But how about we leave OTT (Over the Top) food to those who enjoy the task and who are experts in the trade? Sure these programs have contributed to a new generation of young people to become interested in cooking but are they keen to reproduce the recipes in class and at home?
Do these shows motivate young people enough to make everyday meals, day in and day out?  Will they approach everyday meal making as just too humdrum and boring?
I am keen to know your thoughts on this!

Watching 'Junior Masterchef' does not motivate young people to want to cook!

To validate my views, Rachel Goodchild as part of her Honours degree in Psychology found that there was no relationship between children's viewing 'Junior Masterchef' and wanting to cook at home.
Read more ...

Molecular Gastronomy - is it an authentic dining experience or a passing fad?

And whilst I am on the topic, my particular grievance is the current culinary fad of 'molecular gastronomy' made famous by chef artistes such as Hester Blumenthal and our local lad and ex-pat New Zealander Ben Shewry of Attica fame.
Yes - we are all very impressed and enjoy this whimsical dining experience but can we justify the wastage in both human (creativity, time and energy) and non-human resources - gas, electricity and money (for both maker and consumer) ... and the vast amount of food products used and wasted in the process of making these gorgeous tid-bits of culinary artistry?
Already we have seen the closure of the Costa Brava's El Bulli - will Noma in Copenhagen, the no. 1 top restaurant in the world, follow next?  What restaurant is next?  The not-so-skinny duck??

My guess is that these new wave 'culinary art' restaurants will gradually fade away just as cuisine minceur and nouvelle cuisine have disappeared from the culinary scene and have been relegated to the history books.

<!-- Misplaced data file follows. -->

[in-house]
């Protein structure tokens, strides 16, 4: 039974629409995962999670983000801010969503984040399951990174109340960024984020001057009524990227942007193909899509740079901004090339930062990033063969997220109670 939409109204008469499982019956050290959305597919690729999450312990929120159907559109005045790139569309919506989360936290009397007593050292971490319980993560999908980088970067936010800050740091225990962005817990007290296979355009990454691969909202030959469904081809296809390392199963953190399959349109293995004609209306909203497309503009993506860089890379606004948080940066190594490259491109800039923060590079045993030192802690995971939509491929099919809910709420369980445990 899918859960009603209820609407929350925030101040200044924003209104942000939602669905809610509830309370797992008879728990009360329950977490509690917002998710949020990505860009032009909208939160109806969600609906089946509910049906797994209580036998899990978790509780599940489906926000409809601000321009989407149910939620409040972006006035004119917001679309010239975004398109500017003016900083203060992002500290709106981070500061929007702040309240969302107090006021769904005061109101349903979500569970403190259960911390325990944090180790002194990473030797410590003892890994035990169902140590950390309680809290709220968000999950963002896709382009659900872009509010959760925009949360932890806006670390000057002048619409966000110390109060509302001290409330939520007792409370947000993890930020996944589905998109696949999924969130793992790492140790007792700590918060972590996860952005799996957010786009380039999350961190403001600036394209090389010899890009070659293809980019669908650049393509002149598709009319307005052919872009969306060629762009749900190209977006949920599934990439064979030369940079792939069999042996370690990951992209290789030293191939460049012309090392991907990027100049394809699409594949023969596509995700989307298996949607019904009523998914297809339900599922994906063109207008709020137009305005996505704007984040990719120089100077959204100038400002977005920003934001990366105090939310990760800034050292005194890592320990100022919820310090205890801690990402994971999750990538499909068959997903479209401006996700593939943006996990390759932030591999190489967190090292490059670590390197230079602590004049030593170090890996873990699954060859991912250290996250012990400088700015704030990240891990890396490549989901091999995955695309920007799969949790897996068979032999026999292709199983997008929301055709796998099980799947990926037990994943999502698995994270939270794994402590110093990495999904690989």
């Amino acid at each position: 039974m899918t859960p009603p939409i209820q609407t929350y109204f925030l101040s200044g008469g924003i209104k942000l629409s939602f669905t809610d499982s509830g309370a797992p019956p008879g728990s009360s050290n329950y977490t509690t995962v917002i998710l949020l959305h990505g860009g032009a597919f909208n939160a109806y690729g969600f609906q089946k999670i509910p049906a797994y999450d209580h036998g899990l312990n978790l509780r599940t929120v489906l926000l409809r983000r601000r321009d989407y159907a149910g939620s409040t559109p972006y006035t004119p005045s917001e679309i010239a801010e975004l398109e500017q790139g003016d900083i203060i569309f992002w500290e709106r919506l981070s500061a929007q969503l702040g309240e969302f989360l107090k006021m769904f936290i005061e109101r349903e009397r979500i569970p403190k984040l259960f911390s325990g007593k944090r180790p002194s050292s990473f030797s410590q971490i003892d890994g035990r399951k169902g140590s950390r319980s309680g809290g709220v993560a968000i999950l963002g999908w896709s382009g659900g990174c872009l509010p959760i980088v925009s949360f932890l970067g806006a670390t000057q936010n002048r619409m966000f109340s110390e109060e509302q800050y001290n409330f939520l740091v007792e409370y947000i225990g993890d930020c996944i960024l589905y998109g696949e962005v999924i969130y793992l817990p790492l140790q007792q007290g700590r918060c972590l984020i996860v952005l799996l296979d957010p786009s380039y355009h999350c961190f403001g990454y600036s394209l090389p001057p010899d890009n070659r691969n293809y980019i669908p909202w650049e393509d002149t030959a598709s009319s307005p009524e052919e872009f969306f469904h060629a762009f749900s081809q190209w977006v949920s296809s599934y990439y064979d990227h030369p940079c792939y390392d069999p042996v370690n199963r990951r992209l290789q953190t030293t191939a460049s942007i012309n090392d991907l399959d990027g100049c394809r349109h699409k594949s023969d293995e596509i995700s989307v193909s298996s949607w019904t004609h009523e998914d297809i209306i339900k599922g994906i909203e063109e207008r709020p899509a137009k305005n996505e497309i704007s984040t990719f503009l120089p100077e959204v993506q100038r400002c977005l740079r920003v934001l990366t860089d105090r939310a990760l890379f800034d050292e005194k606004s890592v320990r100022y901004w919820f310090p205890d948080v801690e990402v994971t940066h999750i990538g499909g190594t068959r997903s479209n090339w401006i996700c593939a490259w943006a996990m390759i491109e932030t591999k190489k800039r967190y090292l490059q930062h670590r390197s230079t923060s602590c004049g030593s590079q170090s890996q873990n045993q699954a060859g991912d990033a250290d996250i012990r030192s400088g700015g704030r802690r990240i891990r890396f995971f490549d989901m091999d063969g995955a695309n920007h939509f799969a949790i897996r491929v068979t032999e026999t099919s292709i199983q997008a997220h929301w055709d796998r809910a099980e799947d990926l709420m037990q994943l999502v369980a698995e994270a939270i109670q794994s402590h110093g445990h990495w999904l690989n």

These restaurants focus on the 'one-off' 'must-do' bucket-list of dining experiences.  It is the novelty of tasting culinary art; food that the average good home cook would not contemplate investing time, energy and money into creating for their family. 
What's more, most of the foods served in these establishments have the texture of foamy baby food - puree a  concoction of sweet corn, grated carrot, apple and peas, foam it up in your thermomix and voila  there you have it- an opportunity for naiive diners to reminesce and recreate their 'inner baby'!

And yet people flock to these establishements and are prepared to pay big dollars for this experience!
What worries me is the amount of money people are willing to spend on the food and experience - $200-300 per head while the majority of people in the world are food insecure.

Give me a good meal, made from simple, fresh, seasonal ingredients, prepared well and served lovingly and shared with family and friends - that's the ultimate.
And for the majority of meals that I have enjoyed in this category, most have been created at Casa Mia No. 3.

Aspiring chefs lure diners into their lounge rooms

And it appears that many home cooks share my view. I was intrigued to read an article in this Saturday's THE AGE (May 5th, 2012), titled Aspiring chefs lure diners into their lounge rooms.

For a donation or for the price of a home made meal, home cooks (mostly couples and singles) in Melbourne are cooking up a storm and inviting strangers through word of mouth to share their 'cook-ups'.
Great idea for the lonely hearts club who crave the food socialisation experience and the opportunity to share good food at a wholesome price!

But caveat emptor! We only need an outbreak of salmonella to bring this enterprise to its knees -council environment health officers are already starting to rub their hands together waiting for the first slip-up!!Antarctic dip for Casey Station Scientists